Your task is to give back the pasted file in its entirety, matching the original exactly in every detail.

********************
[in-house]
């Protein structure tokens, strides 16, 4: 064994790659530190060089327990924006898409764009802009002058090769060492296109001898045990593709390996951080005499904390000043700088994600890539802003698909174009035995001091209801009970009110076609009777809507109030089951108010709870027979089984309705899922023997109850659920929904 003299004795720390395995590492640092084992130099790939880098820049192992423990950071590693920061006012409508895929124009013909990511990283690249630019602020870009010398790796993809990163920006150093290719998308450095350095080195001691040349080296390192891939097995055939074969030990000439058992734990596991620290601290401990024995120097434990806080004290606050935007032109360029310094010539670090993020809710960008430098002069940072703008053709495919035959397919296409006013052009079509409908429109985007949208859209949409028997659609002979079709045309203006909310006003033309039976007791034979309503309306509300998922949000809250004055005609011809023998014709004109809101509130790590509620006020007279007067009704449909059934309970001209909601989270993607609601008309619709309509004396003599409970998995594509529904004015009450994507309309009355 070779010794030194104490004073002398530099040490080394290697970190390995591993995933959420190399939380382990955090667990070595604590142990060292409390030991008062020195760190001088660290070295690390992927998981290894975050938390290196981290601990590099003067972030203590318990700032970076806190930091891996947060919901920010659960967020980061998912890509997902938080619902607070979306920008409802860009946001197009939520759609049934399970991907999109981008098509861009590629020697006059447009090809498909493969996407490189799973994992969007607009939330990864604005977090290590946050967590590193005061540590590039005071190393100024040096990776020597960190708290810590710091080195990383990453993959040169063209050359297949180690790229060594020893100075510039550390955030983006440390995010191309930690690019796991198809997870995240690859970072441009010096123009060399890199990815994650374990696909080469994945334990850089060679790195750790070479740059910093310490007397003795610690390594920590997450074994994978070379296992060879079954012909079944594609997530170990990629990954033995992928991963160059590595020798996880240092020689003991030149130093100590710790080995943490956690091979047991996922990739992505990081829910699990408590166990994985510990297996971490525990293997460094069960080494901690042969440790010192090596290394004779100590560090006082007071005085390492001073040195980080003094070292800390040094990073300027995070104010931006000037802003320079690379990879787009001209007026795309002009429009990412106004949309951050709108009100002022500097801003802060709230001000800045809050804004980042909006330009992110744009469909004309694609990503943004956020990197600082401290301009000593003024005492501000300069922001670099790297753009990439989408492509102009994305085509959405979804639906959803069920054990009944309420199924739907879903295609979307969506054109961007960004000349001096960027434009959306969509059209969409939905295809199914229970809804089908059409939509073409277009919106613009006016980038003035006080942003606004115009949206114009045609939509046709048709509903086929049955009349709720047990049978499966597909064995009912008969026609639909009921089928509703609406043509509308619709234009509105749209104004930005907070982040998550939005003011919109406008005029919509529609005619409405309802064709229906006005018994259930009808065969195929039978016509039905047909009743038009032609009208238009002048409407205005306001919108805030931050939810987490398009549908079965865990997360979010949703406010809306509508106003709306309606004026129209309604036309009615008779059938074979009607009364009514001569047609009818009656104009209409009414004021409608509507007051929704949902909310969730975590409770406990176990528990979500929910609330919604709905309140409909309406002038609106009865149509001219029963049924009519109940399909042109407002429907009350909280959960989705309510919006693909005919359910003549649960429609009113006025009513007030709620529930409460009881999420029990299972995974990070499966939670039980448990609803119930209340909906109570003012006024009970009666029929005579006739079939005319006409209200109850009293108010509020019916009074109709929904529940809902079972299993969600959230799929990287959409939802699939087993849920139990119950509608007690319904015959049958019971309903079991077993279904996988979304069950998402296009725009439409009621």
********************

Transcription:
[in-house]
């Protein structure tokens, strides 16, 4: 064994790659530190060089327990924006898409764009802009002058090769060492296109001898045990593709390996951080005499904390000043700088994600890539802003698909174009035995001091209801009970009110076609009777809507109030089951108010709870027979089984309705899922023997109850659920929904 003299004795720390395995590492640092084992130099790939880098820049192992423990950071590693920061006012409508895929124009013909990511990283690249630019602020870009010398790796993809990163920006150093290719998308450095350095080195001691040349080296390192891939097995055939074969030990000439058992734990596991620290601290401990024995120097434990806080004290606050935007032109360029310094010539670090993020809710960008430098002069940072703008053709495919035959397919296409006013052009079509409908429109985007949208859209949409028997659609002979079709045309203006909310006003033309039976007791034979309503309306509300998922949000809250004055005609011809023998014709004109809101509130790590509620006020007279007067009704449909059934309970001209909601989270993607609601008309619709309509004396003599409970998995594509529904004015009450994507309309009355 070779010794030194104490004073002398530099040490080394290697970190390995591993995933959420190399939380382990955090667990070595604590142990060292409390030991008062020195760190001088660290070295690390992927998981290894975050938390290196981290601990590099003067972030203590318990700032970076806190930091891996947060919901920010659960967020980061998912890509997902938080619902607070979306920008409802860009946001197009939520759609049934399970991907999109981008098509861009590629020697006059447009090809498909493969996407490189799973994992969007607009939330990864604005977090290590946050967590590193005061540590590039005071190393100024040096990776020597960190708290810590710091080195990383990453993959040169063209050359297949180690790229060594020893100075510039550390955030983006440390995010191309930690690019796991198809997870995240690859970072441009010096123009060399890199990815994650374990696909080469994945334990850089060679790195750790070479740059910093310490007397003795610690390594920590997450074994994978070379296992060879079954012909079944594609997530170990990629990954033995992928991963160059590595020798996880240092020689003991030149130093100590710790080995943490956690091979047991996922990739992505990081829910699990408590166990994985510990297996971490525990293997460094069960080494901690042969440790010192090596290394004779100590560090006082007071005085390492001073040195980080003094070292800390040094990073300027995070104010931006000037802003320079690379990879787009001209007026795309002009429009990412106004949309951050709108009100002022500097801003802060709230001000800045809050804004980042909006330009992110744009469909004309694609990503943004956020990197600082401290301009000593003024005492501000300069922001670099790297753009990439989408492509102009994305085509959405979804639906959803069920054990009944309420199924739907879903295609979307969506054109961007960004000349001096960027434009959306969509059209969409939905295809199914229970809804089908059409939509073409277009919106613009006016980038003035006080942003606004115009949206114009045609939509046709048709509903086929049955009349709720047990049978499966597909064995009912008969026609639909009921089928509703609406043509509308619709234009509105749209104004930005907070982040998550939005003011919109406008005029919509529609005619409405309802064709229906006005018994259930009808065969195929039978016509039905047909009743038009032609009208238009002048409407205005306001919108805030931050939810987490398009549908079965865990997360979010949703406010809306509508106003709306309606004026129209309604036309009615008779059938074979009607009364009514001569047609009818009656104009209409009414004021409608509507007051929704949902909310969730975590409770406990176990528990979500929910609330919604709905309140409909309406002038609106009865149509001219029963049924009519109940399909042109407002429907009350909280959960989705309510919006693909005919359910003549649960429609009113006025009513007030709620529930409460009881999420029990299972995974990070499966939670039980448990609803119930209340909906109570003012006024009970009666029929005579006739079939005319006409209200109850009293108010509020019916009074109709929904529940809902079972299993969600959230799929990287959409939802699939087993849920139990119950509608007690319904015959049958019971309903079991077993279904996988979304069950998402296009725009439409009621």